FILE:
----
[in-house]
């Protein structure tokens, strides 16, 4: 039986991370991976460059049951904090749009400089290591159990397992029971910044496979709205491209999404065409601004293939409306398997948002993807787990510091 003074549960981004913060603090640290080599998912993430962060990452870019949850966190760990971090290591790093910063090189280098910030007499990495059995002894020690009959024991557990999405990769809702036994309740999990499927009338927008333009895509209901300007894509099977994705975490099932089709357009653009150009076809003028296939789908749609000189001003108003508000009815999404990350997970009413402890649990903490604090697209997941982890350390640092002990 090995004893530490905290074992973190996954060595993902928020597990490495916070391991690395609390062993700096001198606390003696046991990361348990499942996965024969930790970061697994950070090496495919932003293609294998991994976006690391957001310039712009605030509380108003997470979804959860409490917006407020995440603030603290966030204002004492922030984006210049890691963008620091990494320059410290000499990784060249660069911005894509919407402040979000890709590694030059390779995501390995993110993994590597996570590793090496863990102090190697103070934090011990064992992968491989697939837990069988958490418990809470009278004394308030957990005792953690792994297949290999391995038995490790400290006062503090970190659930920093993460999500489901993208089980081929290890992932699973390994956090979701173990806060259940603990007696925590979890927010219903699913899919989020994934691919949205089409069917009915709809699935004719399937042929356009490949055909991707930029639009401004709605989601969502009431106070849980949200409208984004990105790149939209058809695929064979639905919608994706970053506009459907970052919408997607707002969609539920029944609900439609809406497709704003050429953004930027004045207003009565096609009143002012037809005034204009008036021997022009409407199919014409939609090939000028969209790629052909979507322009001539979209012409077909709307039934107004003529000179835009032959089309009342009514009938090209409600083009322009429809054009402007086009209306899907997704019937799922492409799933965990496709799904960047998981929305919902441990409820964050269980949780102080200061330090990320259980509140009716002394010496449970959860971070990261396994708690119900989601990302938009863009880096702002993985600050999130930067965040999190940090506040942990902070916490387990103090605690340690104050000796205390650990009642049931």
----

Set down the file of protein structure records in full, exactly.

[in-house]
């Protein structure tokens, strides 16, 4: 039986991370991976460059049951904090749009400089290591159990397992029971910044496979709205491209999404065409601004293939409306398997948002993807787990510091 003074549960981004913060603090640290080599998912993430962060990452870019949850966190760990971090290591790093910063090189280098910030007499990495059995002894020690009959024991557990999405990769809702036994309740999990499927009338927008333009895509209901300007894509099977994705975490099932089709357009653009150009076809003028296939789908749609000189001003108003508000009815999404990350997970009413402890649990903490604090697209997941982890350390640092002990 090995004893530490905290074992973190996954060595993902928020597990490495916070391991690395609390062993700096001198606390003696046991990361348990499942996965024969930790970061697994950070090496495919932003293609294998991994976006690391957001310039712009605030509380108003997470979804959860409490917006407020995440603030603290966030204002004492922030984006210049890691963008620091990494320059410290000499990784060249660069911005894509919407402040979000890709590694030059390779995501390995993110993994590597996570590793090496863990102090190697103070934090011990064992992968491989697939837990069988958490418990809470009278004394308030957990005792953690792994297949290999391995038995490790400290006062503090970190659930920093993460999500489901993208089980081929290890992932699973390994956090979701173990806060259940603990007696925590979890927010219903699913899919989020994934691919949205089409069917009915709809699935004719399937042929356009490949055909991707930029639009401004709605989601969502009431106070849980949200409208984004990105790149939209058809695929064979639905919608994706970053506009459907970052919408997607707002969609539920029944609900439609809406497709704003050429953004930027004045207003009565096609009143002012037809005034204009008036021997022009409407199919014409939609090939000028969209790629052909979507322009001539979209012409077909709307039934107004003529000179835009032959089309009342009514009938090209409600083009322009429809054009402007086009209306899907997704019937799922492409799933965990496709799904960047998981929305919902441990409820964050269980949780102080200061330090990320259980509140009716002394010496449970959860971070990261396994708690119900989601990302938009863009880096702002993985600050999130930067965040999190940090506040942990902070916490387990103090605690340690104050000796205390650990009642049931």